Vistalite Re-Issue Split at seam. Please help

Roy E. Munson

Senior Member
I know this has been discussed in the past, but wanted a current answer if available. I have a 9x13 vistalite RE-ISSUE rack tom that has split. Now the Re-Issues have a long rectangular piece that they put over about 90% of the seam to "reinforce". This piece has perfectly cracked down the center right along with the seam. The seam is not damaged at all. Any input would be greatly appreciated.
 

Attachments

bobdadruma

Platinum Member
That is what you call a Ludwig Factory Defect if I ever saw one. That drum is all done.
Sorry, but that is the truth.
Contact Ludwig and beg for a replacement :)
 
T

The Old Hyde

Guest
I thought you meant it had a crack until I saw the picture. that is a complete joint failure. I would think fixing it would come out like a hack job, ive seen some repaired ones on ebay that look silly.
 

bobacwrd

Senior Member
I know this has been discussed in the past, but wanted a current answer if available. I have a 9x13 vistalite RE-ISSUE rack tom that has split. Now the Re-Issues have a long rectangular piece that they put over about 90% of the seam to "reinforce". This piece has perfectly cracked down the center right along with the seam. The seam is not damaged at all. Any input would be greatly appreciated.
Ludwig used to buy those re-issue Vistalite shells from a manufacturer in the Pittsburgh area (I believe) from a company called Gold n Times. The fellow who manufactured them was a guy named Ray Ducoat who I belive died in 2010. I don't know if the company is still in business. That seam can be re-glued but needs to be done with great care. I have worked with acrylics for many years and I purchased a complete set of these shells from Ray back in 2006. I actually applied the bearing edges and drilled and assembled the lugs, etc. The construction of my shells are identical to the one you pictured. There is a product on the market that you can get to re-glue that seam. It is made by a company called Weldon. They make a number of different products strictly for gluing acrylics. If I recall the best one for this application is called Weldon 30 but you may want to contact them and verify. The numbers ("30") equate to the density of the glue and drying time required. I would clean both sides of the joint of any old glue residue by lightly sanding if needed and then wipe any altered or cleaned seam with denatured alcohol before any gluing is done. Then try to clamp the shell together with a couple of band clamps. After the shell is clamped together and all is flush, you would apply the Weldon acrylic glue with a syringe applicator right at the seam but do so sparingly because the glue has the consistancy of water and can get messy. Try to get the glue only in/on the seam. If you accidentally get the glue to protrude farther than the seam it will marr any clear surface because it actually fuses the acrylic by melting so try to keep the glue in the seam only. That's why you want to use a syringe because you can focus the glue application to the seam only. It will dry to the touch almost immediately (Sort of like super glue does when you get it on your fingers) but leave the drum clamped for at least 12 hours. That should do the trick. If need be you can apply a second application after a few minutes of the initial application for additional adhesion. Good Luck, but it really isn't all that dire as some here on the site may say.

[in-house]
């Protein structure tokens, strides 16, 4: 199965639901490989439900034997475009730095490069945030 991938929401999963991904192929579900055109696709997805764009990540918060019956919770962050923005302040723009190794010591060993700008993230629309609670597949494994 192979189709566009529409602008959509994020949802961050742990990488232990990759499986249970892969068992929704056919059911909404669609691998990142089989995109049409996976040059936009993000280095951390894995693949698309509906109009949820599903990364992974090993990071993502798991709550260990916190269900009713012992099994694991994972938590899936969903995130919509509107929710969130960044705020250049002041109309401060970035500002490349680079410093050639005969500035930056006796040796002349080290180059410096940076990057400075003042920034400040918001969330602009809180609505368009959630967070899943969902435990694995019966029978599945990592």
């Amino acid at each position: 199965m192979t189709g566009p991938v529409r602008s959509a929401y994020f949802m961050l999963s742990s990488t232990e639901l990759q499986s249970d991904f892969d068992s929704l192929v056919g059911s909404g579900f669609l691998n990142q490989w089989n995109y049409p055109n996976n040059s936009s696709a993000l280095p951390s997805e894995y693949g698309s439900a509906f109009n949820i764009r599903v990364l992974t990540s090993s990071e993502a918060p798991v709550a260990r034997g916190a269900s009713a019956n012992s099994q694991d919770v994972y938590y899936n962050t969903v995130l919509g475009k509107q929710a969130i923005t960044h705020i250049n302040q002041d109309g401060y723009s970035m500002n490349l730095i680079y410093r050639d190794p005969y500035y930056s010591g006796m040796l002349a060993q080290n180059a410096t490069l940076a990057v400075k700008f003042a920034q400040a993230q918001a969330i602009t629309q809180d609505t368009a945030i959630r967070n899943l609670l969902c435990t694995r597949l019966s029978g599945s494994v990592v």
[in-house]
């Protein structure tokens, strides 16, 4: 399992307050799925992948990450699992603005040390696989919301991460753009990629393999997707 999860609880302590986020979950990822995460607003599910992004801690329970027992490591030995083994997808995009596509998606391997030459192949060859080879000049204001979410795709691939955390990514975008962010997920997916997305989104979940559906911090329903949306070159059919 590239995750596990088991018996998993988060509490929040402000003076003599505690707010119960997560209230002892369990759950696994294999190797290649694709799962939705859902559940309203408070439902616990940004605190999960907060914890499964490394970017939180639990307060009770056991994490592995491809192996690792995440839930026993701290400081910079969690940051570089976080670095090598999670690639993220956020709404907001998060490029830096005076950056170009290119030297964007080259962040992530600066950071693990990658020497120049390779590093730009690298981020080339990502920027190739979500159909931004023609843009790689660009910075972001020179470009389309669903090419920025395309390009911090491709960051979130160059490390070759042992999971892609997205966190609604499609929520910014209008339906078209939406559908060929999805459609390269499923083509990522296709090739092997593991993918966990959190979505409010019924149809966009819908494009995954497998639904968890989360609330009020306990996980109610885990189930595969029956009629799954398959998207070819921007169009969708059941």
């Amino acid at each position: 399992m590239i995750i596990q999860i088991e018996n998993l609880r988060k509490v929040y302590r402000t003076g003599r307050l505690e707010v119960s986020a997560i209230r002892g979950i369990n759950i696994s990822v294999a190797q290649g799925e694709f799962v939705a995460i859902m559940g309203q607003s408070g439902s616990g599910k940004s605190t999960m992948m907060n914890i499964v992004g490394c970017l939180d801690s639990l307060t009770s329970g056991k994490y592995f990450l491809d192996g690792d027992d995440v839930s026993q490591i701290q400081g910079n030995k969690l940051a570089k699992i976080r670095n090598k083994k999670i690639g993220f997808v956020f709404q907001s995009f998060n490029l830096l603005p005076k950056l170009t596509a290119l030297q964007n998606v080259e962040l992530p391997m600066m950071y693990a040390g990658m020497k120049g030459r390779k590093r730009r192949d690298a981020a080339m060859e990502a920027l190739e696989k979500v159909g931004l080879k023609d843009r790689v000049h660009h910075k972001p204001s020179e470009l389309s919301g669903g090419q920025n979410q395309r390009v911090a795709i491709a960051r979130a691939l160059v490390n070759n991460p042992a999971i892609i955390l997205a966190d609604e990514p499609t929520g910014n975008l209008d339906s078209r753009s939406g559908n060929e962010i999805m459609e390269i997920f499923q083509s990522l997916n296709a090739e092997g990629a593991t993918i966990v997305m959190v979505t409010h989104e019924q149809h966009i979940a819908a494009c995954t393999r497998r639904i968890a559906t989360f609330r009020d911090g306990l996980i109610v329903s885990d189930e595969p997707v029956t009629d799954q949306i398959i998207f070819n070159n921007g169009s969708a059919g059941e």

poika

Silver Member
Ahem, yes, but - techically it is not a glue :)
It actually kind of melts the pieces of acrylic together, and there is no excess material left at at the seam.

But that's the stuff. It really works like a charm
 

bobacwrd

Senior Member
Ahem, yes, but - techically it is not a glue :)
It actually kind of melts the pieces of acrylic together, and there is no excess material left at at the seam.

But that's the stuff. It really works like a charm
You are correct, it isn't actually glue. I just used that word for lack of a better term but I did mention that it fuses by melting...